Hans Schneeberger

Hans Schneeberger (born 7 June 1895 in Brandenberg, Tyrol, † November 19, 1970 in Salzburg ) was an Austrian cameraman and with Sepp Allgeier, Albert Benitz, Walter Riml and Richard fear, the so-called Freiburg School, pioneer cameraman of the mountain and sports film.


He was a Tyrolean Kaiserjäger participants in World War I and was honored for his outstanding achievements in the rock of Tofana where the Austrians against the Italians fought with the great Golden Medal for Bravery, which even Emperor Franz Joseph I handed him personally. Also, he was a second time awarded the golden medal for bravery and that of his great performances at the frightening stone, also during the fighting against the Italians. This golden medal for bravery was awarded twice only to a very few veterans. The second ceremony was only symbolic and the medal was only awarded in the form of a written award. Hans Schneeberger then exchanged the second Golden, which he received just only in symbolic form in the large Silver Medal for Bravery.

Hans Schneeberger was orphaned as a small child, but has so far supported by his father's former employer, when he was able to attend primary school and junior high school.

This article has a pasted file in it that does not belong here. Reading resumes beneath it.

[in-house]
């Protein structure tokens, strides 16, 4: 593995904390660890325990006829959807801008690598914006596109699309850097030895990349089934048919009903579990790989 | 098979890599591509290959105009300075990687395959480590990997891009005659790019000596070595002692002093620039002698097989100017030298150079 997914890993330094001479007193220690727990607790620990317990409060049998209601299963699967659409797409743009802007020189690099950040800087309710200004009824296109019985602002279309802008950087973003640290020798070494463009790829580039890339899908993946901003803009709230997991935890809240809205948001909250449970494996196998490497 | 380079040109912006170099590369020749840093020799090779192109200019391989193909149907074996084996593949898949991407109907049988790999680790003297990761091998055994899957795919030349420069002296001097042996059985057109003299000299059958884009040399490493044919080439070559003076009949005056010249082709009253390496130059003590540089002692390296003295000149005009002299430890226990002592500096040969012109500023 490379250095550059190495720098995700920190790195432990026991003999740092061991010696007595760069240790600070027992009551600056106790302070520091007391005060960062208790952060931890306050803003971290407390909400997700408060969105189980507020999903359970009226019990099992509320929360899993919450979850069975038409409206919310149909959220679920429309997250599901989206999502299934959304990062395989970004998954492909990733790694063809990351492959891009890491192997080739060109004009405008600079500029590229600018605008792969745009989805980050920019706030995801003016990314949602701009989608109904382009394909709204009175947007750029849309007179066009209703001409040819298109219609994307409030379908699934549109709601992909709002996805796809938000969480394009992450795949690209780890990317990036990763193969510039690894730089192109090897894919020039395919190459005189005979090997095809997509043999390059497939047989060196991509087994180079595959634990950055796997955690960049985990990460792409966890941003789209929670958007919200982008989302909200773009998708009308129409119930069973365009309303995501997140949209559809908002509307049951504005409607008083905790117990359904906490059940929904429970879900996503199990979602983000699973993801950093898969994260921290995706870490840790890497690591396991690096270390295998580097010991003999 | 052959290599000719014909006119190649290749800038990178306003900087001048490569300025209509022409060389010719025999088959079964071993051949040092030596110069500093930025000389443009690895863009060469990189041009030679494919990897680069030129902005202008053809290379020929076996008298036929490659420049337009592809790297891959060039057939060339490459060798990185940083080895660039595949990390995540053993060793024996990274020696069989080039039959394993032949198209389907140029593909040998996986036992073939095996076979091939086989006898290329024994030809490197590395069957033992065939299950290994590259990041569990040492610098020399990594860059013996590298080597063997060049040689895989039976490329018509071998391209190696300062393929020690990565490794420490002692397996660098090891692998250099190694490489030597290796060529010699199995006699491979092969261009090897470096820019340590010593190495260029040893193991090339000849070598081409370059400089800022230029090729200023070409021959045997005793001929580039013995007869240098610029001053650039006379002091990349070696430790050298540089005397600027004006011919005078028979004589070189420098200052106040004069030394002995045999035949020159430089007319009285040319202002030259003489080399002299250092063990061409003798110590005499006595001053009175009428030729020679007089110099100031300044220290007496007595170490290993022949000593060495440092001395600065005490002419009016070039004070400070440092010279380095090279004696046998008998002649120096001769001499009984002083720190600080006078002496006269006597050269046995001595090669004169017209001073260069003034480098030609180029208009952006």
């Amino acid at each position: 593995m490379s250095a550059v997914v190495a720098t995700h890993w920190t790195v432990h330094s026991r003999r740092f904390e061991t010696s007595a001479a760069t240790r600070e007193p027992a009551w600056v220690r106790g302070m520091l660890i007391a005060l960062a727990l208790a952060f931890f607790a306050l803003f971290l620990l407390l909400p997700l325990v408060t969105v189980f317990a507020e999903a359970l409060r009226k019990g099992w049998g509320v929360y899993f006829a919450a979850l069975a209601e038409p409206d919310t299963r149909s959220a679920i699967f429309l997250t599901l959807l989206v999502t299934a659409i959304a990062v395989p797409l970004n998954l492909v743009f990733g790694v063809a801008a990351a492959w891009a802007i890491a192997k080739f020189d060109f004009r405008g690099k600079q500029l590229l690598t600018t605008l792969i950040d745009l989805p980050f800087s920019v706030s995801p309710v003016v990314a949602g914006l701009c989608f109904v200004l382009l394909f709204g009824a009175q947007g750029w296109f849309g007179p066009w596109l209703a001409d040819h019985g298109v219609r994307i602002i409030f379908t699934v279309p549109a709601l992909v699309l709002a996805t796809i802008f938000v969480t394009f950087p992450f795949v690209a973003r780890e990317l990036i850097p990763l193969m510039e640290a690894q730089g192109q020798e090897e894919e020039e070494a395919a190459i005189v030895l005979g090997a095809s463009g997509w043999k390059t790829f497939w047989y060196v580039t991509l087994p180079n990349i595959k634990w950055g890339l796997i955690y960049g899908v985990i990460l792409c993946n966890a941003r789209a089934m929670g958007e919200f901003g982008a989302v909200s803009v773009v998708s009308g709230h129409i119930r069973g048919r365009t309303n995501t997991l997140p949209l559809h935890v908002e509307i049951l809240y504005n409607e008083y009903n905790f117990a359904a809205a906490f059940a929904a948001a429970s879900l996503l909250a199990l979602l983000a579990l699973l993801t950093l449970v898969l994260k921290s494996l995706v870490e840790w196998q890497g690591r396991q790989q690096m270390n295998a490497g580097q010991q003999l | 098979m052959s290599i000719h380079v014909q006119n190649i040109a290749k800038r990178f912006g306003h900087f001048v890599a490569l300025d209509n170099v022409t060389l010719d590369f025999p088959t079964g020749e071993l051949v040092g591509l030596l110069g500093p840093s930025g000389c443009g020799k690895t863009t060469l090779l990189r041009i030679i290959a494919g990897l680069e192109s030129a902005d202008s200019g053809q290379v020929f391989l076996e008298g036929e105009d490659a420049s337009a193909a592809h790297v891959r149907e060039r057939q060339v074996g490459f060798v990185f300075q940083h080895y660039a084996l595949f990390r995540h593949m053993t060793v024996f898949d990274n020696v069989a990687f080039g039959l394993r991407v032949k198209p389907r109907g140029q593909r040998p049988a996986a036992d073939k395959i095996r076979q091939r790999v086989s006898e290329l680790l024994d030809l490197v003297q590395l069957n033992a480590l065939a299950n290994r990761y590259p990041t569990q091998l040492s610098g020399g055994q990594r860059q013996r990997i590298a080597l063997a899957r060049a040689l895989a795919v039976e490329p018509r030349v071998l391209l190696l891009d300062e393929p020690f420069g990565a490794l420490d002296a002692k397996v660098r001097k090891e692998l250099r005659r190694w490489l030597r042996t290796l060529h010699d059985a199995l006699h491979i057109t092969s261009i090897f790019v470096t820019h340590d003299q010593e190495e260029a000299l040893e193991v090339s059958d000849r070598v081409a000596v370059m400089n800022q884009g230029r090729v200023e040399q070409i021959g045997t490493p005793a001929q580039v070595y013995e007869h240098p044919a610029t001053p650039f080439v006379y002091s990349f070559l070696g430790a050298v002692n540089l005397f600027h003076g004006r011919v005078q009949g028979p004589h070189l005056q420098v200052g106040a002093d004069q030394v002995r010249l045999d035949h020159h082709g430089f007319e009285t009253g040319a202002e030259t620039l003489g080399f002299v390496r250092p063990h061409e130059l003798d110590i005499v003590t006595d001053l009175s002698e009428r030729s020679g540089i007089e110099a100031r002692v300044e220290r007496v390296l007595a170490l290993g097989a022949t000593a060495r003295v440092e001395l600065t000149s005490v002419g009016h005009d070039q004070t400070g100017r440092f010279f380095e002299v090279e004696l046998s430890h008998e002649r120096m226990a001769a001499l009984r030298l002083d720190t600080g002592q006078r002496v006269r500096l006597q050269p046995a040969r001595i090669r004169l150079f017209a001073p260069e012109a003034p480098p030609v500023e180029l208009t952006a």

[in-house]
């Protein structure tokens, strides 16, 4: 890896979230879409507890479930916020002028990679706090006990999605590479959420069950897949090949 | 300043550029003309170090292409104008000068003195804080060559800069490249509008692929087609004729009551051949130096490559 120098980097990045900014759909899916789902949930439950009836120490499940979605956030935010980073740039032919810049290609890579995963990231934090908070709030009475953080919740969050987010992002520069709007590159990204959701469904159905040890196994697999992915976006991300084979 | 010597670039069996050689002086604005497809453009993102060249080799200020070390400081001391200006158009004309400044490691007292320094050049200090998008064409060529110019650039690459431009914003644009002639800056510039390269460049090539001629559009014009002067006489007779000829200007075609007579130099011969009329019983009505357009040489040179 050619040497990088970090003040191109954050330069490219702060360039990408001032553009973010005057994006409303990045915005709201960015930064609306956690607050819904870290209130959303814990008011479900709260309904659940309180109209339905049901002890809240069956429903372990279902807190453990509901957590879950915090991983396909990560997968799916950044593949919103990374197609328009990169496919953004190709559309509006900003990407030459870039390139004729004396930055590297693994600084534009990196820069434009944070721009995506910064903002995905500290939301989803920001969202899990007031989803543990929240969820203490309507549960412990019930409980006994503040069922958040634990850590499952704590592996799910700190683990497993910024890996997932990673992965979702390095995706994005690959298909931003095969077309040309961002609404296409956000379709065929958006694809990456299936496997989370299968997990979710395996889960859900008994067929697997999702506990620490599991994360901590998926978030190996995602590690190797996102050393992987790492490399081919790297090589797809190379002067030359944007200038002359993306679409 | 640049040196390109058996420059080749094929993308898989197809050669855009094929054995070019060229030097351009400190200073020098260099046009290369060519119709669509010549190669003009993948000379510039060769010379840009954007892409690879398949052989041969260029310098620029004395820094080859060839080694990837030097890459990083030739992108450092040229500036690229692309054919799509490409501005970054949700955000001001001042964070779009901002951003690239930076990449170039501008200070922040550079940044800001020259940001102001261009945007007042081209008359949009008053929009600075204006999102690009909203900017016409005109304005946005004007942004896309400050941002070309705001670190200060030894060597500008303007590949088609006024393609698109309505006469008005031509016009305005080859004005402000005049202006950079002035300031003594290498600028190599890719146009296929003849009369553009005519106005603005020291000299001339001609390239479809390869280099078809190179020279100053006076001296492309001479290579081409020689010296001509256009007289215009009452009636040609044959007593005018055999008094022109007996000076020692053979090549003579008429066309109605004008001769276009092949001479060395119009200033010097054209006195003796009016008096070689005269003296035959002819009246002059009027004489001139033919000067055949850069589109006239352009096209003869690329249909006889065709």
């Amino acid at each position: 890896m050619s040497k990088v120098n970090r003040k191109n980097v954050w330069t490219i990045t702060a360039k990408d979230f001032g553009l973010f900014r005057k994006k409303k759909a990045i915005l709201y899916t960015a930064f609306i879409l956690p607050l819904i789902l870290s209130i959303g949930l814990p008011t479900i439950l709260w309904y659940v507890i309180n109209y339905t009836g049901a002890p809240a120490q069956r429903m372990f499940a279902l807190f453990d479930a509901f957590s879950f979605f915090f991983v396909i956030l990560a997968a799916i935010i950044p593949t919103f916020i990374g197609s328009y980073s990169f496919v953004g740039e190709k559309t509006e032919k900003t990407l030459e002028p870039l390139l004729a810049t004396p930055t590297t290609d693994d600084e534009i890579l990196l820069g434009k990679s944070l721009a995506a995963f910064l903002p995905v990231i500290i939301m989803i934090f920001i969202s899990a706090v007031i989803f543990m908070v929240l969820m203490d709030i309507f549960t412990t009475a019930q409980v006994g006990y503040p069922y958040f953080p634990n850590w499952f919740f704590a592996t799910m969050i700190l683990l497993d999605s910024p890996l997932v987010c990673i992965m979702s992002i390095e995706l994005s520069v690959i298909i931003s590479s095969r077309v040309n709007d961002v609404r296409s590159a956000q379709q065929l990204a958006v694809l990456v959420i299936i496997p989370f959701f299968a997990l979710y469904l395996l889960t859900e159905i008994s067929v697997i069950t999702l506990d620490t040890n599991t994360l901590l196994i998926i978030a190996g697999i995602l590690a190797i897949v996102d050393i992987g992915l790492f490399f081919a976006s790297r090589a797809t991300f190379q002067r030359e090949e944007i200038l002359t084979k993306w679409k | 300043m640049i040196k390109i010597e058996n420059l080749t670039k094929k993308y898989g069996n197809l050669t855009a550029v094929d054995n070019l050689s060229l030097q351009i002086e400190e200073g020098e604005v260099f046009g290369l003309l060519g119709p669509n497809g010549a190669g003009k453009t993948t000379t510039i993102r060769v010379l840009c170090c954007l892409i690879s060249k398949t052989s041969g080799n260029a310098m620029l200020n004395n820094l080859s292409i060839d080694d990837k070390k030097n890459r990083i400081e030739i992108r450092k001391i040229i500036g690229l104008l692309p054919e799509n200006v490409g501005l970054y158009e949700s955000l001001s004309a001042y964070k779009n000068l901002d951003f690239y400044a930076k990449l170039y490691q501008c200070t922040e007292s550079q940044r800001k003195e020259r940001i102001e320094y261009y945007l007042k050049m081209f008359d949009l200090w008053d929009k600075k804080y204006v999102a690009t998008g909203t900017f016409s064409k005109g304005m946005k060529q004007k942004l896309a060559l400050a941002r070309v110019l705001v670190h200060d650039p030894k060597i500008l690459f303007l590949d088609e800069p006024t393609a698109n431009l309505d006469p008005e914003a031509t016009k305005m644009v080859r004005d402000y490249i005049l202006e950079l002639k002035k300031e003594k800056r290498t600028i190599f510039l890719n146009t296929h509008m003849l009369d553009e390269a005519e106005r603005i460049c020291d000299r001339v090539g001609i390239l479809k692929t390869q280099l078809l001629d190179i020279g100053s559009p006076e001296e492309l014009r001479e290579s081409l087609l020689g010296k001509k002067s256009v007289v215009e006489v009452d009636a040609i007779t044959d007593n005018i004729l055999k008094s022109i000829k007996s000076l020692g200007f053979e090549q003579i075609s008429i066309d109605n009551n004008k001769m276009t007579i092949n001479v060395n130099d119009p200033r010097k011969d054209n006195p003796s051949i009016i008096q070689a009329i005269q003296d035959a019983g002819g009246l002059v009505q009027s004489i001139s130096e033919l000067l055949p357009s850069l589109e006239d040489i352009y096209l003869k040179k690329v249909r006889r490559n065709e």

He studied architecture at the Technical University of Munich and worked as a ski instructor and mountain guide in order to be able to finance his studies. Through these activities, he came into contact with film people, 1922, he received a small acting role in The Miracle of the snowshoe. After that, he was trained by Arnold Fanck to the camera and made ​​his debut in 1923 as co- director of photography at The Mountain of Destiny.

Significance was Schneeberger in the following ten years as a cameraman by Arnold Fanck, whose films he scenographic and photographed almost all, as well as employees and temporary life companion of Leni Riefenstahl. In her directorial debut, The Blue Light (1932 ) he took over the camera work. Schneeberger henceforth worked in over 120 films from Austria, Germany, Switzerland, Italy and England ( Alexander Korda ) with. When shooting outdoors his achievement was not to let nature merely incorporated purely documentary but as a tension member in the film. Here he became one of the most important representatives of the impressionist style camera in the German film. In studio recordings, in turn, he knew exploit the best possible lighting effects.

His best performances he provided in The Holy Mountain (1925/1926), The White Hell of Pitz Palu (1929/1935), rivals the air ( 1934) and the miracle of flight (1935 ). After 1933, his works were, however, only rarely in demand as a mountain cameraman and he only served mostly in filmed entertainment. Outstanding after 1933 was his work on Gustav Ucicky film adaptation of Alexander Pushkin's novella The postmaster. Hans Schneeberger was buried in New Anif.